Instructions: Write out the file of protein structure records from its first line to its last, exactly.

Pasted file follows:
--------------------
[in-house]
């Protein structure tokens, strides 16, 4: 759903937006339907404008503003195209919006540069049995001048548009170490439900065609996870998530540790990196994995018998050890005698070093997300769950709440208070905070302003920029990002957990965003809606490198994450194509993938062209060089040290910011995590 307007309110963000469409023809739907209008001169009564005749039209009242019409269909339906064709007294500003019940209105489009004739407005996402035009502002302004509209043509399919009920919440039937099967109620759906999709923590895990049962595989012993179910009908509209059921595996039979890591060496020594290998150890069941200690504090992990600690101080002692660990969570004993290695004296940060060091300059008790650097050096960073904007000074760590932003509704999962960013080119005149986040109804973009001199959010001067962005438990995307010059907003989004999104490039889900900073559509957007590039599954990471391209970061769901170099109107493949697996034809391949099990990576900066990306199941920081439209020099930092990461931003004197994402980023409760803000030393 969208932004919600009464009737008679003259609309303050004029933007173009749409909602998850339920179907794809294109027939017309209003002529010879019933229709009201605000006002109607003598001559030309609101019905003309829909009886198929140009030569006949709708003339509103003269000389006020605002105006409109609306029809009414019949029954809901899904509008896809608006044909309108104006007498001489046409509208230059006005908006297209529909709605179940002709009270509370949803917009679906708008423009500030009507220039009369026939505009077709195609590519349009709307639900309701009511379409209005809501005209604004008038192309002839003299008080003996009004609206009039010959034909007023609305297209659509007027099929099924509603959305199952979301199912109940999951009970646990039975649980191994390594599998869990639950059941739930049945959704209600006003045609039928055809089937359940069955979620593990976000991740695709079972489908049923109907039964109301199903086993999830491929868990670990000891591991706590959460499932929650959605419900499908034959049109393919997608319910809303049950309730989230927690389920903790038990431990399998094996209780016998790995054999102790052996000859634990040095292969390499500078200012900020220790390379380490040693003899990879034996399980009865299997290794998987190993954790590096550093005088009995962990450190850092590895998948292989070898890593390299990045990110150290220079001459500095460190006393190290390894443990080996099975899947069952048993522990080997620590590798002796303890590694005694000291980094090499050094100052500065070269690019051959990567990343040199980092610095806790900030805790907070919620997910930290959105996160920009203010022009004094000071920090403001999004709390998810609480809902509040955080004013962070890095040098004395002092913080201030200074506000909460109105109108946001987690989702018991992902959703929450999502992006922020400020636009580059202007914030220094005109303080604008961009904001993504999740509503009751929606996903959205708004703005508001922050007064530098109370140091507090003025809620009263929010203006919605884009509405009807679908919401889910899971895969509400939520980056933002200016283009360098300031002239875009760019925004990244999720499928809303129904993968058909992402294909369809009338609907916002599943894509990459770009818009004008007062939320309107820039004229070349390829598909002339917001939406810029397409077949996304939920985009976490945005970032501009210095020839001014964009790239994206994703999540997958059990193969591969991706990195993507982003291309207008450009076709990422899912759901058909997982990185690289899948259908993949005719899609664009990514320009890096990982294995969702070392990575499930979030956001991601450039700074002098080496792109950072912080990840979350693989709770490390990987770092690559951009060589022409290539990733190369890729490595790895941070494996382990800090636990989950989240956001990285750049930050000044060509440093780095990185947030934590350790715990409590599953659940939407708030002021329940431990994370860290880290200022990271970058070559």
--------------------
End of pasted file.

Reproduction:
[in-house]
């Protein structure tokens, strides 16, 4: 759903937006339907404008503003195209919006540069049995001048548009170490439900065609996870998530540790990196994995018998050890005698070093997300769950709440208070905070302003920029990002957990965003809606490198994450194509993938062209060089040290910011995590 307007309110963000469409023809739907209008001169009564005749039209009242019409269909339906064709007294500003019940209105489009004739407005996402035009502002302004509209043509399919009920919440039937099967109620759906999709923590895990049962595989012993179910009908509209059921595996039979890591060496020594290998150890069941200690504090992990600690101080002692660990969570004993290695004296940060060091300059008790650097050096960073904007000074760590932003509704999962960013080119005149986040109804973009001199959010001067962005438990995307010059907003989004999104490039889900900073559509957007590039599954990471391209970061769901170099109107493949697996034809391949099990990576900066990306199941920081439209020099930092990461931003004197994402980023409760803000030393 969208932004919600009464009737008679003259609309303050004029933007173009749409909602998850339920179907794809294109027939017309209003002529010879019933229709009201605000006002109607003598001559030309609101019905003309829909009886198929140009030569006949709708003339509103003269000389006020605002105006409109609306029809009414019949029954809901899904509008896809608006044909309108104006007498001489046409509208230059006005908006297209529909709605179940002709009270509370949803917009679906708008423009500030009507220039009369026939505009077709195609590519349009709307639900309701009511379409209005809501005209604004008038192309002839003299008080003996009004609206009039010959034909007023609305297209659509007027099929099924509603959305199952979301199912109940999951009970646990039975649980191994390594599998869990639950059941739930049945959704209600006003045609039928055809089937359940069955979620593990976000991740695709079972489908049923109907039964109301199903086993999830491929868990670990000891591991706590959460499932929650959605419900499908034959049109393919997608319910809303049950309730989230927690389920903790038990431990399998094996209780016998790995054999102790052996000859634990040095292969390499500078200012900020220790390379380490040693003899990879034996399980009865299997290794998987190993954790590096550093005088009995962990450190850092590895998948292989070898890593390299990045990110150290220079001459500095460190006393190290390894443990080996099975899947069952048993522990080997620590590798002796303890590694005694000291980094090499050094100052500065070269690019051959990567990343040199980092610095806790900030805790907070919620997910930290959105996160920009203010022009004094000071920090403001999004709390998810609480809902509040955080004013962070890095040098004395002092913080201030200074506000909460109105109108946001987690989702018991992902959703929450999502992006922020400020636009580059202007914030220094005109303080604008961009904001993504999740509503009751929606996903959205708004703005508001922050007064530098109370140091507090003025809620009263929010203006919605884009509405009807679908919401889910899971895969509400939520980056933002200016283009360098300031002239875009760019925004990244999720499928809303129904993968058909992402294909369809009338609907916002599943894509990459770009818009004008007062939320309107820039004229070349390829598909002339917001939406810029397409077949996304939920985009976490945005970032501009210095020839001014964009790239994206994703999540997958059990193969591969991706990195993507982003291309207008450009076709990422899912759901058909997982990185690289899948259908993949005719899609664009990514320009890096990982294995969702070392990575499930979030956001991601450039700074002098080496792109950072912080990840979350693989709770490390990987770092690559951009060589022409290539990733190369890729490595790895941070494996382990800090636990989950989240956001990285750049930050000044060509440093780095990185947030934590350790715990409590599953659940939407708030002021329940431990994370860290880290200022990271970058070559």